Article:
Cliffortia ruscifolia var. ruscifolia is one of the best known cliffortias, a spiny plant often appearing on disturbed land. Likely to be seen (or felt) next to mountain footpaths, the spiny leaves announce their presence the moment vigilance is low. Young growth is particularly hairy.
Male flowers in this species are rare. Female ones have solved this problem via a phenomenon called apomixis. This natural process in some plants produces an embryo without the occurrence of normal fertilization, triggered by the unavailability of a male counterpart.
This happens more in particular geographic regions. Other Cliffortia species may display the tendency as well, as apomixis is apparently common in the broader Rosaceae family, e.g. among blackberries.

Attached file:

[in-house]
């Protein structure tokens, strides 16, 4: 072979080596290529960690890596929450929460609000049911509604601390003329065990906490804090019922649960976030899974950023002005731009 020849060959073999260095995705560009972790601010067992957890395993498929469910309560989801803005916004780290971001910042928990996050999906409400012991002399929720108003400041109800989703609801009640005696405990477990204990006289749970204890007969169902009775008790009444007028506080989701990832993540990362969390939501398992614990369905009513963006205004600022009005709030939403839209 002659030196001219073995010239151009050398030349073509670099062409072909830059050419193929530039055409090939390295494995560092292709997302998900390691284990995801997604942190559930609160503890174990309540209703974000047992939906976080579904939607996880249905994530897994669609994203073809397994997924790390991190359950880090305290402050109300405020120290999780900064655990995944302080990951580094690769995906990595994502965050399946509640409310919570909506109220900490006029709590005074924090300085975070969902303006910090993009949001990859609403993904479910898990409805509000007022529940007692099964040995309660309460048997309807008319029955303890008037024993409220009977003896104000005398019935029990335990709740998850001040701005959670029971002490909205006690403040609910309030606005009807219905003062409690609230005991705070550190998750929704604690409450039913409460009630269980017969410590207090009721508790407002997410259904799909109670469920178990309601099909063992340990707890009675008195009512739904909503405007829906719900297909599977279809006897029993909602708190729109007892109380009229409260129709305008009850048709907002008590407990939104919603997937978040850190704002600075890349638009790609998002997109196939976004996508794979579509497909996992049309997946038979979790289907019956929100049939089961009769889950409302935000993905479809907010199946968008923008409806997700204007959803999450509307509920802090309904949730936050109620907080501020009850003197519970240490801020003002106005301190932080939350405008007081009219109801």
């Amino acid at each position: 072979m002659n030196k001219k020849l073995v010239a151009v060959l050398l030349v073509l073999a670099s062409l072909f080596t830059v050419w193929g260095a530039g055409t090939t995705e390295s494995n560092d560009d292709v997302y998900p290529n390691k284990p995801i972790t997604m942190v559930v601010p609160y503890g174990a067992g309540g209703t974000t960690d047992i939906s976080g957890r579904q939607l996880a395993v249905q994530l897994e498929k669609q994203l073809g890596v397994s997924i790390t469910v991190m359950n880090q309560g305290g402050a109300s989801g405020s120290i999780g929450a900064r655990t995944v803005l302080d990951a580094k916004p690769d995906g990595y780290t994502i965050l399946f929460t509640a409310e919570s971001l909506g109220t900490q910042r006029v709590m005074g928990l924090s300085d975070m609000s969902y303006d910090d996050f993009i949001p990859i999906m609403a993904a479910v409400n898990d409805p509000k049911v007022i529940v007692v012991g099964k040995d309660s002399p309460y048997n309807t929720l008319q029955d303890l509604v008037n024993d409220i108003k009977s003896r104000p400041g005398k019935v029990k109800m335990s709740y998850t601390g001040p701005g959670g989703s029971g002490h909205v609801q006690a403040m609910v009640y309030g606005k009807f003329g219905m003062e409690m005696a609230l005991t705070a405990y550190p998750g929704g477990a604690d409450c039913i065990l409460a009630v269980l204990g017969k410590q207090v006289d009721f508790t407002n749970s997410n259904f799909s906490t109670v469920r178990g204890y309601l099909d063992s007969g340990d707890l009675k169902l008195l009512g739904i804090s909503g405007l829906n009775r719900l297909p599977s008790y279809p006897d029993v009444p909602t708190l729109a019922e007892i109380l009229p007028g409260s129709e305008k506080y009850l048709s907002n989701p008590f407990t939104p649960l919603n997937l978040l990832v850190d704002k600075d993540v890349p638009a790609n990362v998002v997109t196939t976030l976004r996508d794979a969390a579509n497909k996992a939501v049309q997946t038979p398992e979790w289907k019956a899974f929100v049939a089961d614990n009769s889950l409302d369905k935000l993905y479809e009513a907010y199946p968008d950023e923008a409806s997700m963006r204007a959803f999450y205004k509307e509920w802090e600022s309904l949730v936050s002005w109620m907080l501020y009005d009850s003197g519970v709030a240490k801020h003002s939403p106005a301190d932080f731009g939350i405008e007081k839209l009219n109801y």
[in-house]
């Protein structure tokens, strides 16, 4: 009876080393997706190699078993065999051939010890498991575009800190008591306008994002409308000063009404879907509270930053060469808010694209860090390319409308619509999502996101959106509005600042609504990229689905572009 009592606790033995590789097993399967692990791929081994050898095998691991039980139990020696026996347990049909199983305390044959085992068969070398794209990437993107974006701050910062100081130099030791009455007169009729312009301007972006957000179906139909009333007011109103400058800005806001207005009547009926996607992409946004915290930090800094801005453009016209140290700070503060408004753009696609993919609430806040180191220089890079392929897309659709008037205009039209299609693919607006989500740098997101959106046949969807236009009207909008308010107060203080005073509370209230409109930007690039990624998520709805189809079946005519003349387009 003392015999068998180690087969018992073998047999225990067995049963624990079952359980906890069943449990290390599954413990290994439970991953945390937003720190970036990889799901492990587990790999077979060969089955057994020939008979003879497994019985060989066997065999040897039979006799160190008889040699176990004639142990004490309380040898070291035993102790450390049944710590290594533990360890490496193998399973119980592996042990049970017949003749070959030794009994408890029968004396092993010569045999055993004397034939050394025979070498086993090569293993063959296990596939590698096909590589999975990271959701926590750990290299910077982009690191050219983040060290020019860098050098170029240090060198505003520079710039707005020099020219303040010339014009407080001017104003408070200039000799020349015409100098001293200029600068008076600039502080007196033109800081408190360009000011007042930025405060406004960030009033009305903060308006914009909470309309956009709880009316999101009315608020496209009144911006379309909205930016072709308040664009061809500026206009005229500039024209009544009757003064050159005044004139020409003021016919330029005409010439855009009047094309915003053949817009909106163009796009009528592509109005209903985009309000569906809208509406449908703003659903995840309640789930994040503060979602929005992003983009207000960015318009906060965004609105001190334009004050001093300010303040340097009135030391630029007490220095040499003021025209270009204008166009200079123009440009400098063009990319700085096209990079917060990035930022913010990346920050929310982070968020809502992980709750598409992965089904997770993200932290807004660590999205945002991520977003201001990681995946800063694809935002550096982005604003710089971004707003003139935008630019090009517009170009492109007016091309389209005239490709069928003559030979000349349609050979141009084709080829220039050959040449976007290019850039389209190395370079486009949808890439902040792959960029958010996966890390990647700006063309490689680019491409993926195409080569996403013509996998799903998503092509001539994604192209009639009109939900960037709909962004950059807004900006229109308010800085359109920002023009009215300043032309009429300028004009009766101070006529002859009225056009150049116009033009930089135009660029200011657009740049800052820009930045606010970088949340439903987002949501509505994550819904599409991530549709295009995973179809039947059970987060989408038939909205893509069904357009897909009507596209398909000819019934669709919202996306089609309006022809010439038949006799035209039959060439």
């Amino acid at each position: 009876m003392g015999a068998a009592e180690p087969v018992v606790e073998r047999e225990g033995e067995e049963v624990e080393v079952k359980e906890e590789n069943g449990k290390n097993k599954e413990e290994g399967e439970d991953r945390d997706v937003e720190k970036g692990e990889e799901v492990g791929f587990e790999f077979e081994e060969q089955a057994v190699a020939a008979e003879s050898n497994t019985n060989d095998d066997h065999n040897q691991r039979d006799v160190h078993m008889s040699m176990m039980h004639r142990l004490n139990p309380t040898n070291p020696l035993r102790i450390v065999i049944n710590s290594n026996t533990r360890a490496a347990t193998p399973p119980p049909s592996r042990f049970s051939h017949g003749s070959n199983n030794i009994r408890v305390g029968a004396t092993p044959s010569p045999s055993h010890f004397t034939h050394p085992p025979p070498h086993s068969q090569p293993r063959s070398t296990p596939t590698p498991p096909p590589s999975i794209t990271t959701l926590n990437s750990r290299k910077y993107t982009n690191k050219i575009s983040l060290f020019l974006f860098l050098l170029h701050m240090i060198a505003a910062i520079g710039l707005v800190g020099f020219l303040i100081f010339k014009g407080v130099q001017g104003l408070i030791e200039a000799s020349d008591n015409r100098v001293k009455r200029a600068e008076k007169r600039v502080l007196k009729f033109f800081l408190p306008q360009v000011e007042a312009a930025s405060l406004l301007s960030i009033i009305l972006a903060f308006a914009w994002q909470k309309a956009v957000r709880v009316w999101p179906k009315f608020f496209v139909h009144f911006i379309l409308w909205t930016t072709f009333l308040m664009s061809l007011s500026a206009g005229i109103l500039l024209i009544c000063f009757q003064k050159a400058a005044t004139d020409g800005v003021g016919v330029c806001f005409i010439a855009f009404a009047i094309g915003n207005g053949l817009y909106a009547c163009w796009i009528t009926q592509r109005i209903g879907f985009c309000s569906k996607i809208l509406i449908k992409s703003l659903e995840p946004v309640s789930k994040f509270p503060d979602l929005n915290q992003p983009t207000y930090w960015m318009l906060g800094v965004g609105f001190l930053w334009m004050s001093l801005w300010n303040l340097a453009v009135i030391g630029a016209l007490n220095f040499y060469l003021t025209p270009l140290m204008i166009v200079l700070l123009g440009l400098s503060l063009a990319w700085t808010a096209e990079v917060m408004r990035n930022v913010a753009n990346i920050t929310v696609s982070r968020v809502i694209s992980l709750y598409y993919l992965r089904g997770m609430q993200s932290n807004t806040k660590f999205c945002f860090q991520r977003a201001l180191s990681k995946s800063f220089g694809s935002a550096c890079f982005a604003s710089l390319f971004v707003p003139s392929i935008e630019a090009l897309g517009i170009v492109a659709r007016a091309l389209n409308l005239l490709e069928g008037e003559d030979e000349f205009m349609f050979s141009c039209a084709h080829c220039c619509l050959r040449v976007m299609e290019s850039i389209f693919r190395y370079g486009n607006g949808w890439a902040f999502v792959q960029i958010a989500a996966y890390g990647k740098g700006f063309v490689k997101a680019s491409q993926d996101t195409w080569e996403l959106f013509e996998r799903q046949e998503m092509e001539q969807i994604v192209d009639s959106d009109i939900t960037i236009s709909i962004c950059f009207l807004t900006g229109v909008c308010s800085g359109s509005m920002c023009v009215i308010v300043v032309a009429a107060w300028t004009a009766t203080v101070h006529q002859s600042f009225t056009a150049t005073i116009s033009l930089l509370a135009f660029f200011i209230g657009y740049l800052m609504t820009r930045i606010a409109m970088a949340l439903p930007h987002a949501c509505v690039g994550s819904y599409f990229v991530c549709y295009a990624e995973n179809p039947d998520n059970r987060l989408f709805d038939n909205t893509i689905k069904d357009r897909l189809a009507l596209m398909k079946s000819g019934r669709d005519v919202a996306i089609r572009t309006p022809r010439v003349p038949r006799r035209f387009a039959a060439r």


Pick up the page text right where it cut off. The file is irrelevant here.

The world is changing! What to expect next? There is a saying that a woman needs a man like a fish needs a bicycle (Vlok and Schutte-Vlok, 2010; Manning, 2007; Le Roux, et al, 2005; Bean and Johns, 2005; Andrew, 2017; iNaturalist; www.phillipskop.co.za).
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